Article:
• Television

Science-Fantasy Animated Film “Nimona” Proudly Celebrates Queerness

An unlikely duo going on a rambunctious colorful ride seeking truth and vindication is at the heart of the new animated film Nimona out in select US theaters this weekend and streaming on Netflix on June 30 – just in time to wrap up Pride month with themes of inclusivity and acceptance.

Based on the New York Times bestselling webcomic character created a little over a decade ago by non-binary and transmasculine graphic artist ND Stevenson, Nimona is a mischievous teenage shapeshifter perceived as a villainous threat to be feared in a futuristic medieval world, when all she actually wants is to be accepted for who she really is while having fun creating chaos by transforming herself into various living beings.

Nimona shows up out of nowhere to aid Ballister Blackheart, a knight framed for assassinating the queen. He is reluctant at first to team up with the feisty impulsive shapeshifter he has essentially been trained to destroy until he realized that she is the only one in his corner, very much willing to help him clear his name. The two set out to gain exoneration, expose the real villain in the kingdom, and prove that what we do not know we should not fear, but try to embrace and welcome.

Leading the voice cast are Chloë Grace Moretz as Nimona, Academy Award winner Riz Ahmed as Ballister and Golden Globe winner Frances Conroy as the Director of the Institute who trains and leads the knights who protect the kingdom.


Directed by animators Nick Bruno and Troy Quane, who previously were behind 2019’s Spies in Disguise, the new film endured quite a tumultuous journey behind the scenes until it got to full fruition and release due to The Walt Disney Company’s acquisition of 21st Century Fox studios four years ago.

In a panel following an advance screening in Los Angeles a few weeks ago, the filmmakers explained in detail how the project originated in 2015 at Blue Sky Studios, a Fox subsidiary that officially ceased operations in 2021, and ended up being picked up last year by Annapurna Pictures. Luckily, Nimona prevailed, and the curiosity and excitement surrounding the film from day one from those all those involved continued throughout the process, especially with the important matter of tackling social issues.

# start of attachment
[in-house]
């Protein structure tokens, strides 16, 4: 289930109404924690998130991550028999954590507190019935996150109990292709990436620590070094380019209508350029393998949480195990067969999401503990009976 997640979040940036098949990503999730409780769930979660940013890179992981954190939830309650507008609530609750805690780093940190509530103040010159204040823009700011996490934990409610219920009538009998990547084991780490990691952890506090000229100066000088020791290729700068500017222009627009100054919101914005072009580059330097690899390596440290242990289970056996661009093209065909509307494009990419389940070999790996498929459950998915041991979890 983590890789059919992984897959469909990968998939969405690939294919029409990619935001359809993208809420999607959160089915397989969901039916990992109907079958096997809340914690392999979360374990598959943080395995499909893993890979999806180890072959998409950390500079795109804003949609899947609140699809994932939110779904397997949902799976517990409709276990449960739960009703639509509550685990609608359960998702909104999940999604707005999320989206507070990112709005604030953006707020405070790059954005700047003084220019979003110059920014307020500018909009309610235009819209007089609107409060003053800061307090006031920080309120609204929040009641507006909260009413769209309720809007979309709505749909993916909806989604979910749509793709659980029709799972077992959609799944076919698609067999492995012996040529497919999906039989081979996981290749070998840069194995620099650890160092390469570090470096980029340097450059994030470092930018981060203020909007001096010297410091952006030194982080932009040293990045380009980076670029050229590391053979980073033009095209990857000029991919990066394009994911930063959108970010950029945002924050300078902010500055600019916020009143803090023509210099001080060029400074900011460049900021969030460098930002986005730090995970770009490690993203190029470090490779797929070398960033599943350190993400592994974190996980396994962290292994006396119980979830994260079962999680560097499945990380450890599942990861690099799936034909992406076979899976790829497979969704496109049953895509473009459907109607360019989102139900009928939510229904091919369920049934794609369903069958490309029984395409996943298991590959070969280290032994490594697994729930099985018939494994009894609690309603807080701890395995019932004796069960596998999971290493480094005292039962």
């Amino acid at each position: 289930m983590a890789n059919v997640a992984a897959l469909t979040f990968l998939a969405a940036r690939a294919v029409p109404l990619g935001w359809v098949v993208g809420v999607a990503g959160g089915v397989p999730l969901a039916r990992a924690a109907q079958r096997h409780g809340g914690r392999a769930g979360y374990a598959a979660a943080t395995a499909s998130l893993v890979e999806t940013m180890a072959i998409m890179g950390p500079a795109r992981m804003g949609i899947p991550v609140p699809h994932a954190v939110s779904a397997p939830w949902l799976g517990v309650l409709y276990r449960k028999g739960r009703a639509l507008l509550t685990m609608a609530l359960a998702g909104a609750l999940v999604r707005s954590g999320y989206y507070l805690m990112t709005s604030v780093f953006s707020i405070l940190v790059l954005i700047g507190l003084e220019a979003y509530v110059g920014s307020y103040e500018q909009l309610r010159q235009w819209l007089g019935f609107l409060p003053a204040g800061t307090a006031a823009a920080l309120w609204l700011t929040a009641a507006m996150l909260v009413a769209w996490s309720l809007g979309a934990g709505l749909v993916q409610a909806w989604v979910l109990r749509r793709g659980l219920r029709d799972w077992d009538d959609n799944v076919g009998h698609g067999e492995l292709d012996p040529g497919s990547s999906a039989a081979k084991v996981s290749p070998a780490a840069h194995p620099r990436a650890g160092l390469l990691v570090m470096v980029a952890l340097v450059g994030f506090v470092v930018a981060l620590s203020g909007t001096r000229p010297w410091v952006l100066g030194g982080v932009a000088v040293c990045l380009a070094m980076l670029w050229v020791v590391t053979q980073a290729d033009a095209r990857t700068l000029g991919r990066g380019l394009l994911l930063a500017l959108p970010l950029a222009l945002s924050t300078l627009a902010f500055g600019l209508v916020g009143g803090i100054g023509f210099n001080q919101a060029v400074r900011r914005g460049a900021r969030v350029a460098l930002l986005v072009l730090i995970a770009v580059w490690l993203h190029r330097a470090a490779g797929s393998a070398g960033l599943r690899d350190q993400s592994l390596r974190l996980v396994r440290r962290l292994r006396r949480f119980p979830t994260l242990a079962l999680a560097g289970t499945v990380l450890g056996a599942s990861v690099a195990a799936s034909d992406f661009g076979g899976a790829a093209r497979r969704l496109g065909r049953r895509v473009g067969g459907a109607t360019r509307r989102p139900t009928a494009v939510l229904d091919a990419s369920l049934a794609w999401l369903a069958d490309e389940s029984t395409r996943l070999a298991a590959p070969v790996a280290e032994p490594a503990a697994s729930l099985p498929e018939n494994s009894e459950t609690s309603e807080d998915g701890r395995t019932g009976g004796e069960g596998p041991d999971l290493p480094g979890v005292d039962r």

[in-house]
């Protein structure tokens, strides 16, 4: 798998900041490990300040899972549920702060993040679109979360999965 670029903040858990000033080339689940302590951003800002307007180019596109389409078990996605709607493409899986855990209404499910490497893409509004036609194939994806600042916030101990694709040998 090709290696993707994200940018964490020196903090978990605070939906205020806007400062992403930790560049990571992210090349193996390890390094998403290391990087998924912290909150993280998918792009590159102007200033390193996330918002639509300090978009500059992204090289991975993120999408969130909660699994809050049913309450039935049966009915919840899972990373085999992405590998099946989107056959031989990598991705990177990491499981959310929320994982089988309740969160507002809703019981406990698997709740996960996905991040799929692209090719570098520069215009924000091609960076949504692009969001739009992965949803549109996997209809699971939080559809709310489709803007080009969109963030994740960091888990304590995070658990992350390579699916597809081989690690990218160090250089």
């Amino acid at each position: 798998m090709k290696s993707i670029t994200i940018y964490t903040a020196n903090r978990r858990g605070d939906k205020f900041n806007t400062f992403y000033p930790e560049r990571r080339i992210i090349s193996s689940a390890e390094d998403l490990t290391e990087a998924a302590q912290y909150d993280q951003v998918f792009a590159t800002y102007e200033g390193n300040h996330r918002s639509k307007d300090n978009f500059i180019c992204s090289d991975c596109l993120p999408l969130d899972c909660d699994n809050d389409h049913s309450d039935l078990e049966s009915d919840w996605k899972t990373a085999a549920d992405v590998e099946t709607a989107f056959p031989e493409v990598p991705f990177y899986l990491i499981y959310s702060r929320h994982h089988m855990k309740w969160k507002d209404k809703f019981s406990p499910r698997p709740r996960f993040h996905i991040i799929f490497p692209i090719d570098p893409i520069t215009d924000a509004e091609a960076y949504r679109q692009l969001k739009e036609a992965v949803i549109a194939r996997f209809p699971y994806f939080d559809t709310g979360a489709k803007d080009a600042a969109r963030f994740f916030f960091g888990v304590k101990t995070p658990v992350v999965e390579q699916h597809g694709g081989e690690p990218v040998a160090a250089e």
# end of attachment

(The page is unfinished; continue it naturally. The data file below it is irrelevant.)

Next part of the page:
“Everyone was so drawn to Nimona,” said Bruno in the production notes. “We didn’t want to shy away from horrible things that are actually in our world, but we also wanted to create a world we wanted to see. So, step one for us was just hearing everyone’s stories and making sure we were telling them with honesty. And I think the magic of this movie comes from the stories of people who know what it’s like to feel alienated, who shared their experiences with us and made sure the representation was authentic. The thing about Nimona is that she already knows who she is. This isn’t a story where she’s on a journey to figure that out, and that’s rare for a female character in an animated movie. But she’s desperately looking for her people.”

Reflecting on the very early stages of breathing life into Nimona and now finally seeing the character on screen, Stevenson, who most recently worked on the animated streaming series She-Ra and the Princesses of Power, shared in the production notes that he has always been “obsessed with shapeshifters since I was a kid, but technically the seed of the idea began in high school. I went to a public high school for two years after being homeschooled for most of my life, and with that experience came this intense realization that, Oh my God, everything’s wrong. My hair, my clothes, my friends, the things I like. I just felt like no one got me at all.”

A few years later while in art school, Stevenson channeled his feelings of being misunderstood and his mental health challenges into a two-page comic where the evolution of Nimona began and has now been fully realized. “It was incredible to realize that a lot more people related to it than I thought,” he says.

Meanwhile, Quane added, “It was such a humbling experience for me and Nick, getting to hear all the voices of those who connected with ND’s story and have championed it. It was evident to us that this story was begging to be told and we had to find the truth in it.”